Functional Magnetic Resonance Imaging

Functional Magnetic Resonance Imaging (fMRI)

A functional neuroimaging procedure using MRI technology that measures brain activity by detecting changes associated with blood flow. This technique relies on the fact that cerebral blood flow and neuronal activation are coupled. When an area of the brain is in use, blood flow to that region also increases.[citation needed] The primary form of fMRI uses the blood-oxygen-level dependent (BOLD) contrast, discovered by Seiji Ogawa. This is a type of specialized brain and body scan used to map neural activity in the brain or spinal cord of humans or other animals by imaging the change in blood flow (hemodynamic response) related to energy use by brain cells. Since the early 1990s, fMRI has come to dominate brain mapping research because it does not require people to undergo shots, surgery, or to ingest substances, or be exposed to ionising radiation, etc.
of mental rotation and memory scanning: a multidimensional scaling analysis of brain activation patterns

Brain Research Reviews - 1998-01-01Tagaris GA, Richter W, Kim SG, Pellizzer G, Andersen P, Ugurbil K, Georgopoulos AP
Mental rotation and memory scanning are typical examples of cognitive operations presumably involved in various tasks. The original tasks involved judgements to be indicated by key presses or verbal responses, whereas recent variants required directed movements as responses. The cardinal sign of both mental rotation and memory scanning tasks is the increase of the response time with task demands, namely the angle of rotation or of the number of items in the list scanned. The rates of processing information in these two kinds of tasks are uncorrelated, which suggests that different brain mechanisms may be involved. In contrast, the rates of rotation of a figure or a movement direction are positively correlated, which suggests that common aspects of brain mechanisms may be involved in widely different cases of mental rotation. The overall brain mechanisms underlying mental rotation and memory scanning are largely unknown. With respect to mental rotation, a consistent finding...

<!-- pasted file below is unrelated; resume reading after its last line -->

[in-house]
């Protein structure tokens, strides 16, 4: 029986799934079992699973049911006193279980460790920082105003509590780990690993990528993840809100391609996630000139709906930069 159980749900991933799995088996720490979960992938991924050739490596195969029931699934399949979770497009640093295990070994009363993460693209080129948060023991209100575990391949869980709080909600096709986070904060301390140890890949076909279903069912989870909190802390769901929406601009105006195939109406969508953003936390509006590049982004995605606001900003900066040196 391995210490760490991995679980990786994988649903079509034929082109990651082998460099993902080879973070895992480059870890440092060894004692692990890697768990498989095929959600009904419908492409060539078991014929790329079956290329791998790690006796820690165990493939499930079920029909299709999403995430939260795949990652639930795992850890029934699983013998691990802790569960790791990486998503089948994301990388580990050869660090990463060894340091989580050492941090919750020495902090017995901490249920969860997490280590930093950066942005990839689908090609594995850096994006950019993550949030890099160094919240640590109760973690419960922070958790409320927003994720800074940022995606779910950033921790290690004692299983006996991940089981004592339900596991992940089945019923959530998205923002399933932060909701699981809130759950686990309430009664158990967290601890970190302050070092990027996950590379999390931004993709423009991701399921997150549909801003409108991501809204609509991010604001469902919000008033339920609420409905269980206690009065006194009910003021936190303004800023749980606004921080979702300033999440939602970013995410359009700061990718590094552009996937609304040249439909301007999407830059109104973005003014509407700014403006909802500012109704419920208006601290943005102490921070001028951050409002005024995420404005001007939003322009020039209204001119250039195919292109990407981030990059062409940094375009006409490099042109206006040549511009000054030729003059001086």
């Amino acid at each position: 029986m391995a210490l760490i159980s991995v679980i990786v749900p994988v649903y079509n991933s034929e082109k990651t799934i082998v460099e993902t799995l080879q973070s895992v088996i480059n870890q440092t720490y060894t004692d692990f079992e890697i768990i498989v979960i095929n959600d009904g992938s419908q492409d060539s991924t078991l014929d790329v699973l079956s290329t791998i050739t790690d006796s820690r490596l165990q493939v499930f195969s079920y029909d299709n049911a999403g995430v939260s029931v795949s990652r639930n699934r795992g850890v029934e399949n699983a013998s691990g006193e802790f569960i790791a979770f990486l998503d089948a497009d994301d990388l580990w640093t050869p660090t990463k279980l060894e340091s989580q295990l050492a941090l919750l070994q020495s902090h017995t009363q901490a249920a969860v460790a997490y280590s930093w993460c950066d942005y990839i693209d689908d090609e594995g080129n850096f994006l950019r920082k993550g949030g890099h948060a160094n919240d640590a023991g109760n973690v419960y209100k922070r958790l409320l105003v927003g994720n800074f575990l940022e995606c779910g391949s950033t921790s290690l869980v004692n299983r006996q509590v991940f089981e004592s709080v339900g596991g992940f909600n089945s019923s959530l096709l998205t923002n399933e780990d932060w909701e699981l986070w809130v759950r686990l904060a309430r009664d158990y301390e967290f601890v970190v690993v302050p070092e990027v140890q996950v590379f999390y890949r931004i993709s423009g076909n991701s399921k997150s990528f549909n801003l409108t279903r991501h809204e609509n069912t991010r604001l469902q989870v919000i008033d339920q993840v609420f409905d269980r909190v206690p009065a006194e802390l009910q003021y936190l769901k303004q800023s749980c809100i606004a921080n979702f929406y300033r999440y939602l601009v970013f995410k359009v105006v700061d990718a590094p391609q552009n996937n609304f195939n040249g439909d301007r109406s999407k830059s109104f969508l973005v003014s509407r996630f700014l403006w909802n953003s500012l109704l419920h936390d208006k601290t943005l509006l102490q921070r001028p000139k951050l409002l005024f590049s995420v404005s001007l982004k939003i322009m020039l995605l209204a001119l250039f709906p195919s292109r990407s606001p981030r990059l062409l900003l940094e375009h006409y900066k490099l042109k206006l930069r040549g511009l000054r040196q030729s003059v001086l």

Time-resolved
Functional Magnetic Resonance Imaging

Functional Magnetic Resonance Imaging (fMRI)

A functional neuroimaging procedure using MRI technology that measures brain activity by detecting changes associated with blood flow. This technique relies on the fact that cerebral blood flow and neuronal activation are coupled. When an area of the brain is in use, blood flow to that region also increases.[citation needed] The primary form of fMRI uses the blood-oxygen-level dependent (BOLD) contrast, discovered by Seiji Ogawa. This is a type of specialized brain and body scan used to map neural activity in the brain or spinal cord of humans or other animals by imaging the change in blood flow (hemodynamic response) related to energy use by brain cells. Since the early 1990s, fMRI has come to dominate brain mapping research because it does not require people to undergo shots, surgery, or to ingest substances, or be exposed to ionising radiation, etc.